Why I write

Jon Jeter Stytelling

If it is true as both the Calvinists and Jay-Z both proclaim –that you are who you are before you’re born, playa – then who I am as a writer was shaped by circumstances beyond either my comprehension or control.

The great-grandson of a slave, the son of an autoworker, I was born in January of 1965, three weeks and change before Malcolm X was assassinated at Harlem’s Audubon Ballroom, and at the zenith of American Industry’s Golden Age. Owing perhaps to both predestination and my experience as a journalist covering 30 years and three continents, I can write with authority about a wide range of topics, from intellectual property rights to film and literary criticism.

I find most intriguing the question of “who gets ahead” in a society and I believe that interrogating such profound truths requires using language as a surgeon would a scalpel. In writing for the corporate and NGO world, while writing for a different audience, I still take great pains to avoid the bland, cookie-cutter language preferred by today’s marketing industry; it neither sparks the imagination, or connects us to one another.

What I am most passionate and knowledgeable about might best be categorized under the rubric of “development economics;” specifically that includes:

Diversity & Inclusion: Studies consistently show that a diverse workforce increases innovation and productivity, and most importantly, diversity of thought, which yields the creativity and innovation needed for organizations to remain relevant and for companies to remain profitable.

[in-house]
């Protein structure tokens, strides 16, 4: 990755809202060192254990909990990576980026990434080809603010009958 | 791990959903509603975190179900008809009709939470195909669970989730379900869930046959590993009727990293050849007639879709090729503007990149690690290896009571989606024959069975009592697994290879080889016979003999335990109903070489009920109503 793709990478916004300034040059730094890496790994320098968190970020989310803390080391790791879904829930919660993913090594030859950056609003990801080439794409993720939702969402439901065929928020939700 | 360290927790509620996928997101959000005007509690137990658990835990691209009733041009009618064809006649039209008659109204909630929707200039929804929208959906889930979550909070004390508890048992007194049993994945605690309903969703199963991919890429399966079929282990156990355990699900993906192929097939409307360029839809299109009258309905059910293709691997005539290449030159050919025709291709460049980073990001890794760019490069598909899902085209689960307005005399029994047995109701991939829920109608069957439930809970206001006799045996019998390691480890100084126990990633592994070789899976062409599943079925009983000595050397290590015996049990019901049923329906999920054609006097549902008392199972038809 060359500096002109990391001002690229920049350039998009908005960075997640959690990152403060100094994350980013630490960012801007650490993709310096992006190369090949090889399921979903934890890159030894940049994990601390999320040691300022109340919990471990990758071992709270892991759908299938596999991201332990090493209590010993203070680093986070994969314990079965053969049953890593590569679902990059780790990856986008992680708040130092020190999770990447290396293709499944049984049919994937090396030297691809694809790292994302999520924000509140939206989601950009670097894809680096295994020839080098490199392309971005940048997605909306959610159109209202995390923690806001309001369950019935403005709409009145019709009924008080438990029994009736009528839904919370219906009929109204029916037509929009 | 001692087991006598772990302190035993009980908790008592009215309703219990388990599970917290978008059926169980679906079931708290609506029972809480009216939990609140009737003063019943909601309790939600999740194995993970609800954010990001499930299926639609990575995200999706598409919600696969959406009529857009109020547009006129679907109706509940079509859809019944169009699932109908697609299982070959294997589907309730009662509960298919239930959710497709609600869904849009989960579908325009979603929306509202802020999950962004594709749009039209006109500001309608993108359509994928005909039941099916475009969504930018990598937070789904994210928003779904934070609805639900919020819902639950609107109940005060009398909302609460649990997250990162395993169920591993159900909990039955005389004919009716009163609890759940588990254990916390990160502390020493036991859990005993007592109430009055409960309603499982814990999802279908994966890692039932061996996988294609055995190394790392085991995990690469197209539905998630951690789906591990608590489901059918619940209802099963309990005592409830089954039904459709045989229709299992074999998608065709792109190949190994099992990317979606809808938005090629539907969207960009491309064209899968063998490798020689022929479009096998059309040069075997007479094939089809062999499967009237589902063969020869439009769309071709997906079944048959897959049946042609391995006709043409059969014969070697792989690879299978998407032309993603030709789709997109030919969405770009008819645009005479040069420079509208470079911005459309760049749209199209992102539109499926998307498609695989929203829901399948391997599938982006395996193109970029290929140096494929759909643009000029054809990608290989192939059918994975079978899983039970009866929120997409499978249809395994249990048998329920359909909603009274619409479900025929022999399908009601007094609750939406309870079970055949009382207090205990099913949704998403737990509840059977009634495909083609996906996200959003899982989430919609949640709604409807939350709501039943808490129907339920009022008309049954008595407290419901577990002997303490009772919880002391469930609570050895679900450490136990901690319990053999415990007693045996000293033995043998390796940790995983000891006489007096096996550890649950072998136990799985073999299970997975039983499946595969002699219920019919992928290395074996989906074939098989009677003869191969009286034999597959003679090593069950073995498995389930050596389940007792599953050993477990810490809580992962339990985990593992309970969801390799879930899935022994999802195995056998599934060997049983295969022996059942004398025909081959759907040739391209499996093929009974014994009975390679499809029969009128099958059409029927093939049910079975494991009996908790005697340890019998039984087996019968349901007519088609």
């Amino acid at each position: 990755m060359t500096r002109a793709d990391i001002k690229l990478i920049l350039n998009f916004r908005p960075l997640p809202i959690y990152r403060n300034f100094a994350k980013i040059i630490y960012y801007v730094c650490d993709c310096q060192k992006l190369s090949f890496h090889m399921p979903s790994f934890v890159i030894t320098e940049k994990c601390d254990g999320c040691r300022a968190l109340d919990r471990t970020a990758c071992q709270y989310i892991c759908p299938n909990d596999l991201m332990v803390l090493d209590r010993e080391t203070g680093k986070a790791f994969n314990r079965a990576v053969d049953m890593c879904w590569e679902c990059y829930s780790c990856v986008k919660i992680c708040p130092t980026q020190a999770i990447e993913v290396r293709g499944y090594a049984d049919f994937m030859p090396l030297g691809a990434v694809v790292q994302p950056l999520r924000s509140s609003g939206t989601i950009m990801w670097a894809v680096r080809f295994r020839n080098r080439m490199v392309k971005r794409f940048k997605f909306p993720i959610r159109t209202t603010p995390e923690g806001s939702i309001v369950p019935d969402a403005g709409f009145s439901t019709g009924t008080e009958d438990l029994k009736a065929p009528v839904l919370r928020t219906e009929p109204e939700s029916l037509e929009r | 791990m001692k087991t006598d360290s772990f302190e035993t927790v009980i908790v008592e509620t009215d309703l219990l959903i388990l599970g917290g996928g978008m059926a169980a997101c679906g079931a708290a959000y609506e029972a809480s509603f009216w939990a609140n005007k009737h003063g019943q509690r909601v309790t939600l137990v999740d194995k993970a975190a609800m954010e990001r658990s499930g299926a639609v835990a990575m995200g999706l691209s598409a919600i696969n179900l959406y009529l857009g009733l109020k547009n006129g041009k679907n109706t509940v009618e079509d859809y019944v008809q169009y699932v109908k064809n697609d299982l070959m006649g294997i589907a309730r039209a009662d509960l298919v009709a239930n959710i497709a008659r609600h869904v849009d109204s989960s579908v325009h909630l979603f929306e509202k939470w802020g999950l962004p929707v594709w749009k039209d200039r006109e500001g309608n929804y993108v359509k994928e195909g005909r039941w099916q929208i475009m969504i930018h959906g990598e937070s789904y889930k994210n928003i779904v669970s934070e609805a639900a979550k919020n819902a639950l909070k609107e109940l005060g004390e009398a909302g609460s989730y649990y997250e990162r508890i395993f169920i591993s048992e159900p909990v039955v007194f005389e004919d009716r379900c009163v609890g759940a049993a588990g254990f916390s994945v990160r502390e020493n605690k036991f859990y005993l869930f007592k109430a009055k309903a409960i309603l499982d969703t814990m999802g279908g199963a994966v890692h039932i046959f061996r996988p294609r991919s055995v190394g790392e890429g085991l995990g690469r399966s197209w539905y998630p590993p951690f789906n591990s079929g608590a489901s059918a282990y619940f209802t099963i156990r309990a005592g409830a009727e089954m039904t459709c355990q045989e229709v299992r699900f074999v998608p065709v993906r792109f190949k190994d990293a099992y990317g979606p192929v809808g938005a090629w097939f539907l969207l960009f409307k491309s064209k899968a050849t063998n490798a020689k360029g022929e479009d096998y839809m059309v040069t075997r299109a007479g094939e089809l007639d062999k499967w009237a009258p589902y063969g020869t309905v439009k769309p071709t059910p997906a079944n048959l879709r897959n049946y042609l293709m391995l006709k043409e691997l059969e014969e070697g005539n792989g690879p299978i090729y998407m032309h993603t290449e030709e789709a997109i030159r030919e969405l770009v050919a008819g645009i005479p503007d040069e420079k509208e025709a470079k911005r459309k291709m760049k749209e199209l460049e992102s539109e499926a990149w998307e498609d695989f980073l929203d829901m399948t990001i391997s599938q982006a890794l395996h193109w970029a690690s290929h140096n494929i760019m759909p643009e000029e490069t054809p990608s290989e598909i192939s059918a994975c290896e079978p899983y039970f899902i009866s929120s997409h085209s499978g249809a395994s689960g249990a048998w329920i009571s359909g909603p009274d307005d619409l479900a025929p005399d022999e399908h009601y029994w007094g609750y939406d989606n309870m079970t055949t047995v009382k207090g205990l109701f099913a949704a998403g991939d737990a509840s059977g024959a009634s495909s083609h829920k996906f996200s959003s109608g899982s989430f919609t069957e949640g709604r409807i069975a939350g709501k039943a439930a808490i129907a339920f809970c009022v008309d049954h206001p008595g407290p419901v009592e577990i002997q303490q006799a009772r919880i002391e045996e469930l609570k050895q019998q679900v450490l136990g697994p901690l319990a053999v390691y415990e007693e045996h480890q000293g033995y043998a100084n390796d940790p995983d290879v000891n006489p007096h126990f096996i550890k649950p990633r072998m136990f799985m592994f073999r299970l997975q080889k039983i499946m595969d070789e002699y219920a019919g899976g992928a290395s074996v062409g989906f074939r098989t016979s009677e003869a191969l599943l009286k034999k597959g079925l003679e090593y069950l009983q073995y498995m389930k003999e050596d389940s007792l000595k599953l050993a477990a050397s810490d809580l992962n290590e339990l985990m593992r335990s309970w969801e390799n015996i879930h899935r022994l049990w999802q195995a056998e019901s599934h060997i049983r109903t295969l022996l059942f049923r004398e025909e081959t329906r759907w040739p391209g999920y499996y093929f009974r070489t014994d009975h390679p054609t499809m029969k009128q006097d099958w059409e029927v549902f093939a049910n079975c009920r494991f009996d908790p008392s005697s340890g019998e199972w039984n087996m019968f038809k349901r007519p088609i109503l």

Health, Education and Welfare: Demographers have long known that there is a magic bullet to slay poverty: people who graduate from college, marry, and have children –in that sequence –tend to immunize themselves from the grinding poverty that characterizes marginalized populations. What mix of policies are the best tools to help families and their children follow that formula?

Social Movements: Nations rise and fall on the strength –or lack thereof –of mass mobilizations at the grassroots level, including organized labor.

Cooperative Economics: Across the globe, from Argentina to Zambia and Boston to Barcelona, employee and agricultural cooperatives, land and housing trusts, and even citizens’ media, are all the rage as communities try to offset the ruinous effects of global finance with people power.

Politics of the Global South:  I have been fortunate to travel broadly both as a journalist and as an English teacher and consequently, I have unique insights into the tectonic shifts occurring today from Caracas to Cape Town, and Buenos Aires to Bamako.

Emancipatory Journalism: A news media that depicts the people’s struggles through the eyes of the people is the predicate for social transformation. What media strategies are effective and which ones merely paper over the status quo? As it turns out, journalism, like democracy, works best from the ground up.